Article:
After spending the day there, he said the atmosphere inside was calm, other than a few people who had to be escorted out by police and the banging on windows after the call went out for more Republican challengers.
“It was an orderly, professional process,” Roumel said. “The complete opposite to what the president described in his remarks.”
Roumel added that he and other Democrats and Republican poll challengers all had full access to the process, discounting reports that Republicans were frozen out of observing the ballot count.
“They were practically breathing on them,” Roumel said. “They just weren’t able to touch ballots.”
Aghogho Edevbie, the Michigan director for voting rights advocacy group All Voting is Local, said it is important that clerks and other local officials enforce the rules that limit poll challengers from making baseless accusations.
“Poll challengers are there to ensure that we have a functioning democracy and they’re legally allowed to be involved,” he said. “But as is pretty clear under the law, they’re not allowed to frustrate the process.”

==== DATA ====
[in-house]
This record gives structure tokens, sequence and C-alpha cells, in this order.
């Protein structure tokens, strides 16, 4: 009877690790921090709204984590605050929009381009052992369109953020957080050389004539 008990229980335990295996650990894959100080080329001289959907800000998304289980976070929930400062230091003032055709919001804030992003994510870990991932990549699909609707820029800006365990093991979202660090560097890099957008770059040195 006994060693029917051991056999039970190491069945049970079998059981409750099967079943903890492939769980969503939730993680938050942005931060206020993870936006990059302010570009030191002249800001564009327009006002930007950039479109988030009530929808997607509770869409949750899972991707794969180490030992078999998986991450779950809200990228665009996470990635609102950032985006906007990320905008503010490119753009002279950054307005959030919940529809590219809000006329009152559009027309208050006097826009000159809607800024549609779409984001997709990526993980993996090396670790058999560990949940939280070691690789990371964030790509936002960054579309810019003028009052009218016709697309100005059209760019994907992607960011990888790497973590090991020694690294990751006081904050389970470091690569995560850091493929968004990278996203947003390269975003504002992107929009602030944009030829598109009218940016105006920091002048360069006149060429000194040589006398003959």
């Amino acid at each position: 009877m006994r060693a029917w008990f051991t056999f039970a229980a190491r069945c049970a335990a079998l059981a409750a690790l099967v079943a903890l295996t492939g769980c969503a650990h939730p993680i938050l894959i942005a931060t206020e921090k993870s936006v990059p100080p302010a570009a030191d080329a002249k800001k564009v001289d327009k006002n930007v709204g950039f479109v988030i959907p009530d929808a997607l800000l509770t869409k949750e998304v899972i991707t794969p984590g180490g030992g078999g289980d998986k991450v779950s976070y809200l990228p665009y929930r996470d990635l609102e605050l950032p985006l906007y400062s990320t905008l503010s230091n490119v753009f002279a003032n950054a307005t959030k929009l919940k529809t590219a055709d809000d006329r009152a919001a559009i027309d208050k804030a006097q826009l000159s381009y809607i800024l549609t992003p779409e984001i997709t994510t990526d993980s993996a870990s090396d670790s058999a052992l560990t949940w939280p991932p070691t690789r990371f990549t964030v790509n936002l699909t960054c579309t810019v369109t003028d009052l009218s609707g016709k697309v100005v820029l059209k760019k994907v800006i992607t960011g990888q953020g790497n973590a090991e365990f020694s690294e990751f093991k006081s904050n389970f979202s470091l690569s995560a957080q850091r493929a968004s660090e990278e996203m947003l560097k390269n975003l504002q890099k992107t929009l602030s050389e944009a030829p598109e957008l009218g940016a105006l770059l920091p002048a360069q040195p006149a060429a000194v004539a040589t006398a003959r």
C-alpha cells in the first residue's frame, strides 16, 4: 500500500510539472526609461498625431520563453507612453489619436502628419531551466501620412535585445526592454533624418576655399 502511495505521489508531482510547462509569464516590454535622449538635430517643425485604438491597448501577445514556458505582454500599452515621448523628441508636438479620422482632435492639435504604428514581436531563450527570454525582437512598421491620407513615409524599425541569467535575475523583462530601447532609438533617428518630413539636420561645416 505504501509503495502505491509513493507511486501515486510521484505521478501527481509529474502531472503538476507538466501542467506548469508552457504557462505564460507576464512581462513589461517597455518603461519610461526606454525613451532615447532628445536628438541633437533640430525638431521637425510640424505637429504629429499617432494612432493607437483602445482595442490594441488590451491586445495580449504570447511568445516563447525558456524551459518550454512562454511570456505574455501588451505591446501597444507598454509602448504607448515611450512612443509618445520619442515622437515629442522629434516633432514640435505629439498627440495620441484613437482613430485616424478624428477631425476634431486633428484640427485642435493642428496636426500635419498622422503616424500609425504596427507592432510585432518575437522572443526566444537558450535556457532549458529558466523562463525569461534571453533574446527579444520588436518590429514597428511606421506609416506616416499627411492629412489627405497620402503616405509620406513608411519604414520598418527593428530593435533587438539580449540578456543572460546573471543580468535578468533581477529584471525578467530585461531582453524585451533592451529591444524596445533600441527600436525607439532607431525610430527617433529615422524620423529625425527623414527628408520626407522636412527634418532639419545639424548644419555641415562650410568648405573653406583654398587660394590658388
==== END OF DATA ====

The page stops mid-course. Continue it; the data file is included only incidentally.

With conspiracy theories running rampant online and elsewhere, Thomas, who worked as Michigan’s Director of Elections for 36 years under both Democratic and Republican Secretaries of State, urged the public to “focus on reality, find out how processes really work and then try to line up that with the way they did work.”
“It’s always a little chaotic with the poll challengers, but the counting process was not chaotic,” he said.
Klug, the GOP challenger from Pontiac, said he did not see any activity that raised questions about fraud.
“People say they saw fishy things,” Klug said. “I personally didn’t see anything fishy.”
This article is made possible through Votebeat, a nonpartisan reporting project covering local election integrity and voting access. This article is available for reprint under the terms of Votebeat’s republishing policy.